Welcome to the Reader‘s morning briefing for Friday, February 5, 2016. Enjoy your weekend!
- Weather: Not that much different than Thursday
It won’t be very eventful, with a high of 32 and a low of 28, with clouds. It will warm up slightly over the weekend, with a chance of snow on Sunday afternoon. [AccuWeather]
- Anita Alvarez doesn’t believe she made mistakes in Laquan McDonald case
Cook County state’s attorney Anita Alvarez is facing a tough reelection fight, but she doesn’t believe her critics are correct about her handling of the McDonald police shooting. She told the Tribune‘s editorial board that she doesn’t believe she made any mistakes and that her challengers are showing their “inexperience and incompetence” with their criticisms. [Tribune]
- Six people found dead by police in Gage Park home
Four men, one woman, and one child were all found dead Thursday afternoon at a home in the 5700 block of South California Avenue. All or some of the victims had been stabbed; police are conducting a homicide investigation. [Tribune]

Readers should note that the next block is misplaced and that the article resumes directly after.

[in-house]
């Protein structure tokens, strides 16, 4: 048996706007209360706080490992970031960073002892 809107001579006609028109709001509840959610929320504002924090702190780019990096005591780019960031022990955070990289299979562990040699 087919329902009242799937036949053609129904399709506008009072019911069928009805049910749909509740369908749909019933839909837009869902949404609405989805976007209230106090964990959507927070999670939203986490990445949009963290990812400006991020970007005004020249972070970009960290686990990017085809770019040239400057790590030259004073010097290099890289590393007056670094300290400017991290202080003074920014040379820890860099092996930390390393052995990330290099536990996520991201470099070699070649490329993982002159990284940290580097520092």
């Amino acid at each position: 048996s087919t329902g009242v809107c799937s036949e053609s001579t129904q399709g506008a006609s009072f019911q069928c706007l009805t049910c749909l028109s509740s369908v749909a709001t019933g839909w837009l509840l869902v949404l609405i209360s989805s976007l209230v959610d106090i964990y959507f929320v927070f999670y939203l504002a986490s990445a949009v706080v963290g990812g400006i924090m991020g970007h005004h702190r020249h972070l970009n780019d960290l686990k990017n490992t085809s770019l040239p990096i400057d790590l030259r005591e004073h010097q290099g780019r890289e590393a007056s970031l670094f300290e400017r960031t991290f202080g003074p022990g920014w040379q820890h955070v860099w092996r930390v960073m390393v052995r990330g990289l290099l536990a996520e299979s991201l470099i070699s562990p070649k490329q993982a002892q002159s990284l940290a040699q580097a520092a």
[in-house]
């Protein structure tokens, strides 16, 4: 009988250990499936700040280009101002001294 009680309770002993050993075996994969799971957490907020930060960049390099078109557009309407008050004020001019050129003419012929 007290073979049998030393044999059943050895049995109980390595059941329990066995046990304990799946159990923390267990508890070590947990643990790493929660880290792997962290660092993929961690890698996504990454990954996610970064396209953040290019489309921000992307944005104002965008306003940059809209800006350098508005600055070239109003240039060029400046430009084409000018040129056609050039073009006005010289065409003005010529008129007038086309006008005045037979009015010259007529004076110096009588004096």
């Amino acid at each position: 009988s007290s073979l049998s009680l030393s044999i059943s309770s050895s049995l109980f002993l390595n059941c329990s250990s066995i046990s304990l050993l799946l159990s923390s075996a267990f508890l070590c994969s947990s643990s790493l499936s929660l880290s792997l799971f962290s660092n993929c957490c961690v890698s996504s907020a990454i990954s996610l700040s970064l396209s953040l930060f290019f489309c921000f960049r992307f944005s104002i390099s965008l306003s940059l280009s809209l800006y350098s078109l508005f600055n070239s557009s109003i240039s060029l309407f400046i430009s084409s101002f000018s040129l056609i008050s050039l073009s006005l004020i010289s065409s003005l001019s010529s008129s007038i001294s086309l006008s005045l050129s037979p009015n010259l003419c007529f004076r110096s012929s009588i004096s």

- Sun-Times, Reader owner buys large stake in the Tribune
Chicago’s two rival daily newspapers now have an owner in common. Sun-Times and Reader owner Michael Ferro purchased a 16.6 percent stake in Tribune Publishing through his investment firm Merrick Media. The purchase makes him the company’s single largest shareholder. [USA Today] [Chicago Reader]
- Overdue library books? Now is the time to return them
If you have long-overdue Chicago Public Library books, there’s good news: CPL is waiving overdue fees from now until February 18. [WGN]
- Chicago police didn’t solve many homicides last year
The Chicago Police Department solved just 26 percent of the 472 homicides committed in the city in 2015. Even more depressing, 94 percent of gunmen who shot and wounded a person didn’t face charges. [DNAinfo Chicago]
- Fraternal Order of Police or “Fraternal Order of Propaganda”?
The police officers’ union, the Fraternal Order of Police, is very aggressive in getting the police’s account in front of the media when a cop shoots a civilian. Unfortunately, this frequently obscures the truth of what really happened. [Chicago Reader]